Eating a diet high in fruits and vegetables is associated with better health and a decreased risk of developing diseases like cancer. If you’re having trouble trying to add more produce into your diet, look no further than the season!
Fruits and vegetables have their own seasons, or times during the year when they are at their most flavorful and contain the most nutrients. That’s right! Foods that are in season have higher nutritional content than foods that are out of season, or unripe produce! One example of this was seen in a 2008 study published in the International Journal of Food Sciences and Nutrition, which found that vitamin C levels in broccoli were almost twice as high during the fall when it is at its peak season than in the spring.
In-season produce is also tastier: eat a meal in any 5-star restaurant in the world, and you’ll find that the top chefs utilize foods that are at the peak of their season because they also taste better than imported or hot-house grown produce. Fruit is sweeter and juicier, and vegetables and herbs are more flavorful when they are eaten during their natural harvest period. If you’ve purchased tomatoes from a huge display at your grocery store during the winter, then you know that they are usually nothing special. Out of season, non-organic produce is covered in wax, and preservatives and chemicals are used to make them look fresher. This type of conventional produce is intended to have a longer shelf life – and the natural flavor is not considered as important. The introduction of hothouse production and imports from other countries has certainly made it easy to buy whatever fruits and vegetables you’re looking for at any point in the year, but making a trip to a local farm stand or farmers market will provide you with better tasting, beautiful produce that is truly worth the wait! As a bonus, you’ll also be helping the environment and supporting your local economy when you purchase your produce from a local farmer.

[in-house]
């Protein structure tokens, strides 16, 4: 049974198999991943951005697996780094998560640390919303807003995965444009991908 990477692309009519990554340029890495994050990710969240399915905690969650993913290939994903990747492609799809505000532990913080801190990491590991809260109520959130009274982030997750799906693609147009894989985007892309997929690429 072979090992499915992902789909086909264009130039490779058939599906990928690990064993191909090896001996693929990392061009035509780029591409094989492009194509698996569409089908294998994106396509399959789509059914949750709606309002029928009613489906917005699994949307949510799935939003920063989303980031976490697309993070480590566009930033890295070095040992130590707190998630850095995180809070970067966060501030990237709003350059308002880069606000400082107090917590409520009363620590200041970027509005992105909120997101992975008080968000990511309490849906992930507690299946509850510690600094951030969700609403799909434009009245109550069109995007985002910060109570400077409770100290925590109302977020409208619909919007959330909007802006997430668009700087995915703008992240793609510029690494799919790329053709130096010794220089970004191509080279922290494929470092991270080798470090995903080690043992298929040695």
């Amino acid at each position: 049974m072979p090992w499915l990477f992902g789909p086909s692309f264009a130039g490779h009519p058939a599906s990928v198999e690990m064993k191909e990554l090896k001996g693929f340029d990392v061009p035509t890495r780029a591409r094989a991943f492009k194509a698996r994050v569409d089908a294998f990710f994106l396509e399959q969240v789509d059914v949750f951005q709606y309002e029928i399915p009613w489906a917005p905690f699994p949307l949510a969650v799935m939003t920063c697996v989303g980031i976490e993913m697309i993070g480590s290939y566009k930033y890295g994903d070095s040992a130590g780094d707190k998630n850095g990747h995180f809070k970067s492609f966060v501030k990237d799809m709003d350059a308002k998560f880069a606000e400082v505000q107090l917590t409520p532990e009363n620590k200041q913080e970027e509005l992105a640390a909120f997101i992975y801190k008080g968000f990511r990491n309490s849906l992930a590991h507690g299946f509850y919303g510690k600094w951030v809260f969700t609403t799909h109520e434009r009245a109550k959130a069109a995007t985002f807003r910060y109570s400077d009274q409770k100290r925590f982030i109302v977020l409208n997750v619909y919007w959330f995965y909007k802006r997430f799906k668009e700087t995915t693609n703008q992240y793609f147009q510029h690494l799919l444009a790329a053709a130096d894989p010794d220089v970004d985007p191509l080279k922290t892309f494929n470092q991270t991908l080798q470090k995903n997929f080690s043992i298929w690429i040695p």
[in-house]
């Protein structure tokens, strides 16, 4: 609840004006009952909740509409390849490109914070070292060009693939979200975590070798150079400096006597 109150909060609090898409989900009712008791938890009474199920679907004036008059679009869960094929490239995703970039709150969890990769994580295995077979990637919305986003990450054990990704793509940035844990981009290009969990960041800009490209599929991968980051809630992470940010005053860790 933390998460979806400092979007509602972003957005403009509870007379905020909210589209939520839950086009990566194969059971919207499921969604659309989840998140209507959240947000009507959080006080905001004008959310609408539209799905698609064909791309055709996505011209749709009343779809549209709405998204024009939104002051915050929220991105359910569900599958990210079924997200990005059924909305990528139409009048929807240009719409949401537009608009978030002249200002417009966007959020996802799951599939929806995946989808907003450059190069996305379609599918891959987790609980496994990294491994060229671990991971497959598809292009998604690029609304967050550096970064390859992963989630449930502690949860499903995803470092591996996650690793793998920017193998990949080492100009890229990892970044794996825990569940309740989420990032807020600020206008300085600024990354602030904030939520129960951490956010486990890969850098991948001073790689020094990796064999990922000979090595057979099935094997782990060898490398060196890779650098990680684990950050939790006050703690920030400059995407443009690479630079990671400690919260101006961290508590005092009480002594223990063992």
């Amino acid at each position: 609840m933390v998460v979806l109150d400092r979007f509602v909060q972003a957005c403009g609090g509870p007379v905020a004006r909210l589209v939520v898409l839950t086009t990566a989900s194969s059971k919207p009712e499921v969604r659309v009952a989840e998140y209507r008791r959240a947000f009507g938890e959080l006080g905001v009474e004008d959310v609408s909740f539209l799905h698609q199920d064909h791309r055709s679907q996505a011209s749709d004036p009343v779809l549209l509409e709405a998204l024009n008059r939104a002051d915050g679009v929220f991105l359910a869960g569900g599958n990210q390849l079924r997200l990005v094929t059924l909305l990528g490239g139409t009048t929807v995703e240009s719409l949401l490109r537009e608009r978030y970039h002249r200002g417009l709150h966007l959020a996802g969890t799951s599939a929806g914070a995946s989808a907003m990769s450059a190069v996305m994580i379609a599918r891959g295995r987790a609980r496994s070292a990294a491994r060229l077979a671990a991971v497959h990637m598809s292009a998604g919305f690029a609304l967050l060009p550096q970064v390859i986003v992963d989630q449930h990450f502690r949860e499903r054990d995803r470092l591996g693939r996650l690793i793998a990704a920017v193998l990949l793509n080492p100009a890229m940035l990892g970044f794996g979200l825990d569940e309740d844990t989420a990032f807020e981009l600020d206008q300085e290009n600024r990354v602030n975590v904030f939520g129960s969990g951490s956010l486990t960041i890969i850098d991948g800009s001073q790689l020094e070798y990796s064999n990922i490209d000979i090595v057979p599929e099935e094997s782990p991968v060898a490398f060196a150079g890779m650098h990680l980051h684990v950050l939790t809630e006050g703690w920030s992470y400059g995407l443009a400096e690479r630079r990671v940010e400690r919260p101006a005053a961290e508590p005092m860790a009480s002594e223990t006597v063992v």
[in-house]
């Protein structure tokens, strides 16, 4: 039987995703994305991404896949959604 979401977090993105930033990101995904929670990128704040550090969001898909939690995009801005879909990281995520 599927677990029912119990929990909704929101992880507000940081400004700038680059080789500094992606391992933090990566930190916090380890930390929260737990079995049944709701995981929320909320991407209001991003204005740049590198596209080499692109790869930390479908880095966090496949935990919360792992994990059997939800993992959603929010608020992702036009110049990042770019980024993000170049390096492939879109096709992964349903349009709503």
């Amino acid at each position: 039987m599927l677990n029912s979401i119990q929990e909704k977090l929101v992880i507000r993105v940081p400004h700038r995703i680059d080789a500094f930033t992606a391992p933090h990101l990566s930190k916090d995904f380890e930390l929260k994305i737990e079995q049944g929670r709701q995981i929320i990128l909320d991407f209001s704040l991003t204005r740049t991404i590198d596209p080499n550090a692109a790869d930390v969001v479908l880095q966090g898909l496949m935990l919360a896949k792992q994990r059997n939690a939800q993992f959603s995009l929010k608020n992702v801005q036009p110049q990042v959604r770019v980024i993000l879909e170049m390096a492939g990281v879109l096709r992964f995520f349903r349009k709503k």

Not sure of what’s in season? Check with local farms and farmers markets in your area – naturally, the availability of local, seasonal produce will also depend on what’s being grown near your home! Even if you choose to buy conventional produce from the grocery store, knowing what is in season can help you choose the best fruits and vegetables! Here’s a general idea of what fruits and vegetables are being harvested during the four seasons of the year:
Winter: Beets, Brussels Sprouts, Cabbage, Carrots, Grapefruit, Kale, Leeks, Lemons, Onions, Oranges, Parsnips, Pineapple, Pears, Potatoes, Winter Squash
Spring: Apricots, Asparagus, Collard Greens, Lettuce, Mushrooms, Peas, Radishes, Rhubarb, Spinach, Swiss Chard
Summer: Bell Peppers, Blackberries, Blueberries, Carrots, Cantaloupe, Celery, Cherries, Corn, Cucumbers, Eggplant, Garlic, Green Beans, Honeydew Melon, Kiwi, Lima Beans, Mangoes, Nectarines, Okra, Peaches, Plums, Raspberries, Strawberries, Summer Squash & Zucchini, Tomatillos, Tomatoes, Watermelon
Fall: Apples, Broccoli, Cabbage, Carrots, Cauliflower, Celery, Cranberries, Garlic, Ginger, Grapes, Greens, Kale, Lettuce, Mushrooms, Potatoes, Pumpkins, Rutabagas, Sweet Potatoes and Yams
Nutritional quality of organic, conventional, and seasonally grown broccoli using vitamin C as a marker Shahla M. Wunderlich, Charles Feldman, Shannon Kane, Taraneh Hazhin. International Journal of Food Sciences and Nutrition Vol. 59, Iss. 1, 2008
“Seasonal Produce Guide.” USDA Snap-Ed Connection. United States Dept. of Agriculture, 20 Apr. 2016. Web.